LEBANON - HEZBOLLAH - MUTAA TEMPORARY MARRIAGES
By Hanin Ghaddar - November 25, 2009
Mohammad, a 40-year old Lebanese Shiite who lives in Hezbollah's stronghold
"And Hezbollah has been very successful in this regard," Mohammad
continued. It is hard to disagree. Hezbollah liberated
Mutaa is a form of "temporary marriage" only acceptable within Shiite communities, one that allows couples to have religiously sanctioned sex for a limited period of time, without any commitments, and without the obligatory involvement of religious figures. In conservative Muslim societies known for their strict sense of propriety, mutaa offers an escape clause. The contract is very simple. The woman says: "I marry myself to you for [a specific period of time] and for [a specified dowry]" and the man says: "I accept." The period can range between one hour and a year, and is subject to renewal. A Muslim woman can only marry a Muslim man, but a Muslim man can temporarily marry a Muslim, Christian, or Jewish woman, as long as she is a divorcée or a widow. However, those interviewed for this article confirmed that Hezbollah-the "Party of God"-has allowed the practice to spread to virgins or girls who have never married before, as long as the permission of her guardian (father or paternal grandfather) is obtained.
Temporary marriage has long been practiced by Shiites around the world.
However, it has recently become more commonplace in
Hezbollah's recent encouragement of this phenomenon highlights the
compromises it had been required to make in order to remain the preeminent
force among its domestic Shiite constituency. As the party gained
strength due to its effectiveness in fighting
According to Shiite writer and activist Lokman Slim, Hezbollah party members are not allowed to practice temporary marriage for security reasons, unless assigned by the party to do so. "We should make a clear distinction between Hezbollah as an organization and Hezbollah as it runs the community's culture and social affairs," Slim said.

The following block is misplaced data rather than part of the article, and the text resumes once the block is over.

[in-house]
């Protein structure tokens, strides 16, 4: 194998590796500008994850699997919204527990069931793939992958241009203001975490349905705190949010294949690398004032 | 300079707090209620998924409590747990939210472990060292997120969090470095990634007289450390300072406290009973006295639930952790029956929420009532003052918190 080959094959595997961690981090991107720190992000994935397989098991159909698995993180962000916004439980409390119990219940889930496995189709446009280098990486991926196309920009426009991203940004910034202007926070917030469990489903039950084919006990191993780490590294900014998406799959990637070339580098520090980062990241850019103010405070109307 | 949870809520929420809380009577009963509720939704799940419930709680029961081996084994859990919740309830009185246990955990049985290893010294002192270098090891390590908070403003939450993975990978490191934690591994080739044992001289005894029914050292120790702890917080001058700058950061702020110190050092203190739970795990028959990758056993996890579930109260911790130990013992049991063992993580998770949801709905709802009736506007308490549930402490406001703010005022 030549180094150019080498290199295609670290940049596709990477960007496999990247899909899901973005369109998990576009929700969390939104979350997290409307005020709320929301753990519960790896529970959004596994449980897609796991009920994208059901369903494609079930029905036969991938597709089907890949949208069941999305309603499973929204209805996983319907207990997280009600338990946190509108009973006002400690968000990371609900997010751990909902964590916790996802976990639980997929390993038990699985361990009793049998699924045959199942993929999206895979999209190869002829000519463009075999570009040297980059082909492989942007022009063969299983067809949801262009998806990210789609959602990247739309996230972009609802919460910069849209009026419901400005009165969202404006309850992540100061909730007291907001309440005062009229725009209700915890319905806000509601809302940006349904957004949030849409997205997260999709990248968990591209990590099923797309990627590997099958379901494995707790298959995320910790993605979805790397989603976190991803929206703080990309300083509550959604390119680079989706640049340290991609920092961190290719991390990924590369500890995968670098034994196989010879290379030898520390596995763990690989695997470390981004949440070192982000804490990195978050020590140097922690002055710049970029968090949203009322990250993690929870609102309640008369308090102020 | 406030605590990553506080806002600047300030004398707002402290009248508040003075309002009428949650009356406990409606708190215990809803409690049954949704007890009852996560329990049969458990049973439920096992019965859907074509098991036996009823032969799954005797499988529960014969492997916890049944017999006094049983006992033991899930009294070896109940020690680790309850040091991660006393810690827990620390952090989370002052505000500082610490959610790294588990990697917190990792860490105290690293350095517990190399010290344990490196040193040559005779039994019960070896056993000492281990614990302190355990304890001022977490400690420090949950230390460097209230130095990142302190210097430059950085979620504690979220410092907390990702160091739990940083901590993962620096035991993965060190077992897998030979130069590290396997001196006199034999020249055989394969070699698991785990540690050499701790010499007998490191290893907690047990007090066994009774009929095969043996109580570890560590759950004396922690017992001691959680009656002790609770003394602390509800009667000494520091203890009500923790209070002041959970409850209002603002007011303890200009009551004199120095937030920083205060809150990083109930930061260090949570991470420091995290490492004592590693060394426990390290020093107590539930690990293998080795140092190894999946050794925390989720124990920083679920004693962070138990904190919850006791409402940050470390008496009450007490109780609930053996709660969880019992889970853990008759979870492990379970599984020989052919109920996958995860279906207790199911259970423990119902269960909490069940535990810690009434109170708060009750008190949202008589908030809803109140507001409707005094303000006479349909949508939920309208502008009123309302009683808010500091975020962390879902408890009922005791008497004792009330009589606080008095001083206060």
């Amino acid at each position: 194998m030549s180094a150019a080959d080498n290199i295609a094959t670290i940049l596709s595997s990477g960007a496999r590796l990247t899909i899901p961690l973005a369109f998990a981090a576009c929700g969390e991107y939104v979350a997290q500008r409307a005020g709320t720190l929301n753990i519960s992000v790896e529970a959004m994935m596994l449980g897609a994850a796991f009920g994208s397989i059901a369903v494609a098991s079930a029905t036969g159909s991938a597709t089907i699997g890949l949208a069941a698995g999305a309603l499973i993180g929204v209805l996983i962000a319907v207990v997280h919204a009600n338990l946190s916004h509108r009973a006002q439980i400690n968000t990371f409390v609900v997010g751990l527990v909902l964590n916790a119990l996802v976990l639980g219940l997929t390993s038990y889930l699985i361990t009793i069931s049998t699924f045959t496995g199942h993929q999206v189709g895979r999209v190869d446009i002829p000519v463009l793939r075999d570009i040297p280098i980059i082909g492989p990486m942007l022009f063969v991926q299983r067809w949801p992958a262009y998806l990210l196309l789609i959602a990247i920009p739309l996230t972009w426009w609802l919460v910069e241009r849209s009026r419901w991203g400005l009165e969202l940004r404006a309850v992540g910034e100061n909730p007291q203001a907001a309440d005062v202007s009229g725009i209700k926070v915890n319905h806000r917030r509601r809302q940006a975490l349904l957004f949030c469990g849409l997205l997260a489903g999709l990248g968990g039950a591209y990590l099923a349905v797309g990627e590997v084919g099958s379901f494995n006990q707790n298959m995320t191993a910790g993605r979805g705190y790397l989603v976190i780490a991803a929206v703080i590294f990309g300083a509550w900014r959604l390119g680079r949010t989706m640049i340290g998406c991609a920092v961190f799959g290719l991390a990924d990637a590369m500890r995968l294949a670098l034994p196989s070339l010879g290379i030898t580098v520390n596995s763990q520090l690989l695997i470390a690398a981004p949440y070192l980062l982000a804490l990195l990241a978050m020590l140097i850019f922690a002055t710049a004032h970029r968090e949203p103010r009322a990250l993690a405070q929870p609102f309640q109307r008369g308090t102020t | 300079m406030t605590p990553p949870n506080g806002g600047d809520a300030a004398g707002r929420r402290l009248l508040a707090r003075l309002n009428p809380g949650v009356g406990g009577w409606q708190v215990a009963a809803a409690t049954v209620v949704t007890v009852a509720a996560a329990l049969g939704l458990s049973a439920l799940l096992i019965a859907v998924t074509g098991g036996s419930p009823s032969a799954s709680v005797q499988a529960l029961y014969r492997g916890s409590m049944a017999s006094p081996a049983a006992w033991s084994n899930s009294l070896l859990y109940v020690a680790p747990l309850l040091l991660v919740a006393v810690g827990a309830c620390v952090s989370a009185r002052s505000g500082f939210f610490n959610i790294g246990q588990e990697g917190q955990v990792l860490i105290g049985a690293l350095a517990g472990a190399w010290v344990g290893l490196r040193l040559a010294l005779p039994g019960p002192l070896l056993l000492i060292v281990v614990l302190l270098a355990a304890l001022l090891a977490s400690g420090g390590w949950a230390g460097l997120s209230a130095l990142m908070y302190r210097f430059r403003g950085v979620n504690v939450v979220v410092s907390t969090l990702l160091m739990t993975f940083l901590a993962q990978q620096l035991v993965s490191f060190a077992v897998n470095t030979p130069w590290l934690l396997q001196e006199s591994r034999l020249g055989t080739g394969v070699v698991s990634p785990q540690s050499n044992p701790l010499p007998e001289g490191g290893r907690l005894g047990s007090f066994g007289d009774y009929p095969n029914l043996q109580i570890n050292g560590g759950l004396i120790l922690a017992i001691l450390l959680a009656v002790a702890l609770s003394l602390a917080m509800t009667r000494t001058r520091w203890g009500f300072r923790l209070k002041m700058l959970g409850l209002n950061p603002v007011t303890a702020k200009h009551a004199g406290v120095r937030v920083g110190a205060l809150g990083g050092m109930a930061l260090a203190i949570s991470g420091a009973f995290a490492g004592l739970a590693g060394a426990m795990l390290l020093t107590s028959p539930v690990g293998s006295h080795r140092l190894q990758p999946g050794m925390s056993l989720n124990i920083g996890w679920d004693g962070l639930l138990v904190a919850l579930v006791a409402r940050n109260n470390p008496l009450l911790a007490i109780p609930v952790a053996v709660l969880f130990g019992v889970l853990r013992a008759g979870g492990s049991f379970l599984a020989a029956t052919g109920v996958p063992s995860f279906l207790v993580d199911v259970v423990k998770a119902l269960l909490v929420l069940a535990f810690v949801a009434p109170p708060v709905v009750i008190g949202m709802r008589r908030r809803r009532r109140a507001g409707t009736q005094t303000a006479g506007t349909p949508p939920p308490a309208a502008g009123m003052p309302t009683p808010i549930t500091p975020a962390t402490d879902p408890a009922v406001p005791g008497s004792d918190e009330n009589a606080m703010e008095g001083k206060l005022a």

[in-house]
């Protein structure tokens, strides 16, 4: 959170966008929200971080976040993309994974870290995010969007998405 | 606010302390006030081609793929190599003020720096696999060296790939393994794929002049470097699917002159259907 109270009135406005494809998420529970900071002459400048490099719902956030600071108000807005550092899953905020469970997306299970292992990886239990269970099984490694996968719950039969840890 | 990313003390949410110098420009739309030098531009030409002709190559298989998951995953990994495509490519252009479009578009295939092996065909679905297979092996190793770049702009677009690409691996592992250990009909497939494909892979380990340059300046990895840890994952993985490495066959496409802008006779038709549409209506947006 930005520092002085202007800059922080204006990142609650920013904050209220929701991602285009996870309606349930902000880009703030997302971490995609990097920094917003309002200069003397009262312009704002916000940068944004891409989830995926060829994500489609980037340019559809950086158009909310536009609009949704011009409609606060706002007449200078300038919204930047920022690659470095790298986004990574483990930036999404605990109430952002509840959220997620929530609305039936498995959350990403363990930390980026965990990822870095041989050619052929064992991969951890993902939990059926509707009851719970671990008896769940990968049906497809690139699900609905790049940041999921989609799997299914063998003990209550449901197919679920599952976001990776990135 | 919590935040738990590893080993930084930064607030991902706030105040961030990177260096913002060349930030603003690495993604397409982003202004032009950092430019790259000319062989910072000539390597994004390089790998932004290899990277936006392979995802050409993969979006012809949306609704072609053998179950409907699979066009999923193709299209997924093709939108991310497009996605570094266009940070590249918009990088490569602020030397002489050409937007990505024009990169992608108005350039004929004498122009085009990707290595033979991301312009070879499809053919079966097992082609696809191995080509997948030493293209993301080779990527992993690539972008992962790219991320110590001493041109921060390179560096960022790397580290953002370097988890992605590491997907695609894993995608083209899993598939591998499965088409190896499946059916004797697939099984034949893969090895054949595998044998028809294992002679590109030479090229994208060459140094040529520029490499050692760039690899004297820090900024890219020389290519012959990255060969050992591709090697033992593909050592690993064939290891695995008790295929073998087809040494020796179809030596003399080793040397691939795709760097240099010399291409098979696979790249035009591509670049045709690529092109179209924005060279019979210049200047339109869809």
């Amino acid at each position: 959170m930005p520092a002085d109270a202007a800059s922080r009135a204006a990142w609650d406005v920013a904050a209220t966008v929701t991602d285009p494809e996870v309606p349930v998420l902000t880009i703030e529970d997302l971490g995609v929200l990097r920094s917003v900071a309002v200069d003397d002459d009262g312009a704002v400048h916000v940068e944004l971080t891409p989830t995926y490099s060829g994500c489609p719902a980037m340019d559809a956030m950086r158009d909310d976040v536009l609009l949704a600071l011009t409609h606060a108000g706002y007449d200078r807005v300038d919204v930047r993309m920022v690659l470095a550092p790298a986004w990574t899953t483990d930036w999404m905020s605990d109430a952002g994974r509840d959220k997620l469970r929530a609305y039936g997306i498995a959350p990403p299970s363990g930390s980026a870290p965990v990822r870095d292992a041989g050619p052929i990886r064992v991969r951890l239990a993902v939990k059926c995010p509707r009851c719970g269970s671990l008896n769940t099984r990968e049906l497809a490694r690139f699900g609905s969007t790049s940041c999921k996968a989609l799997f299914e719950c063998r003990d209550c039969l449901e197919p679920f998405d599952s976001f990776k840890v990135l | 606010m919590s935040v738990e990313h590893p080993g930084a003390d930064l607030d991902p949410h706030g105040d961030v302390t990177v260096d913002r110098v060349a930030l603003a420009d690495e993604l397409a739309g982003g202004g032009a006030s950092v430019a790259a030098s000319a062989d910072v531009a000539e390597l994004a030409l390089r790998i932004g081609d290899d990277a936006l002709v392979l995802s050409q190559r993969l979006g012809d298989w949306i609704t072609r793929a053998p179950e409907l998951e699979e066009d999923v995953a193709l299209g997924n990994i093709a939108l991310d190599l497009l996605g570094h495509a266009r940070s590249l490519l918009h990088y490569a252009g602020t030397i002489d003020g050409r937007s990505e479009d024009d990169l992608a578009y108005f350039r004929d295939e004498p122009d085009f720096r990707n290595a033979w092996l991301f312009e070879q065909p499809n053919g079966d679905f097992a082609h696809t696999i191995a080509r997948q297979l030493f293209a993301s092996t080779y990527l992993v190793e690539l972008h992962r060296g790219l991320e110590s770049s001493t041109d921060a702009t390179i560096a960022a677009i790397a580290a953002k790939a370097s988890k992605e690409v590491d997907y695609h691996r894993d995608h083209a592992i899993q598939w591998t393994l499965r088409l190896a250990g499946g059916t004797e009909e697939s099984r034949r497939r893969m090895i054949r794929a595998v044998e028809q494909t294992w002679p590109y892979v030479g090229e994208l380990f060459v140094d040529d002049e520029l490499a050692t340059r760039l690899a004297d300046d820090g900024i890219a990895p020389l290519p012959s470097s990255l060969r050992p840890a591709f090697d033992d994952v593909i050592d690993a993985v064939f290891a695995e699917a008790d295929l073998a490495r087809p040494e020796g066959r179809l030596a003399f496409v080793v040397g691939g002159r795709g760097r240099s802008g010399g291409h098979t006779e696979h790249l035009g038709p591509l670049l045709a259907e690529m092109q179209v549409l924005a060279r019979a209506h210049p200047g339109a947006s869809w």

But for everyone else, Hezbollah apparently decided to expand its support
for this practice after the 2006 war, to maintain its support base and keep the
The havoc wreaked by the 2006 war and a more difficult domestic political situation also encouraged Hezbollah to shift its position in order to consolidate support. Sheikh Mohammad Ali Hajj, imam of the Imam Ali Mosque in the Sad Bouchrieh district of Beirut, remarked that after 2006, Hezbollah had to strengthen its support among its communities. "They created a military group, The Resistance Saraya, which took in anyone ready to join, religiously and ideologically committed or not," he said. "They had to contain the Shiite community around it with all its aspects, the good and the bad, and found measures to control it, including the temporary marriage," he added.
Hezbollah is in charge of enforcing resolution in the event unpleasant scenarios arise, such as pregnancy or disagreements between couples. "It is only a matter of more control rather than being tolerant," Slim explained.
There is no doubt that Hezbollah's legitimization of mutaa has
created semi-official channels that Lebanese Shiites use to hook up. Hassan, a
30-year old Shiite from
"My cousin, a hard-core Hezbollah supporter, finds pleasure in using his mini-market as a hub where both men and women refer to him to hook them up in a temporary marriage. He even has Excel sheets to help him organize and control the contacts, and of course he practices temporary marriage himself," he added with a smile.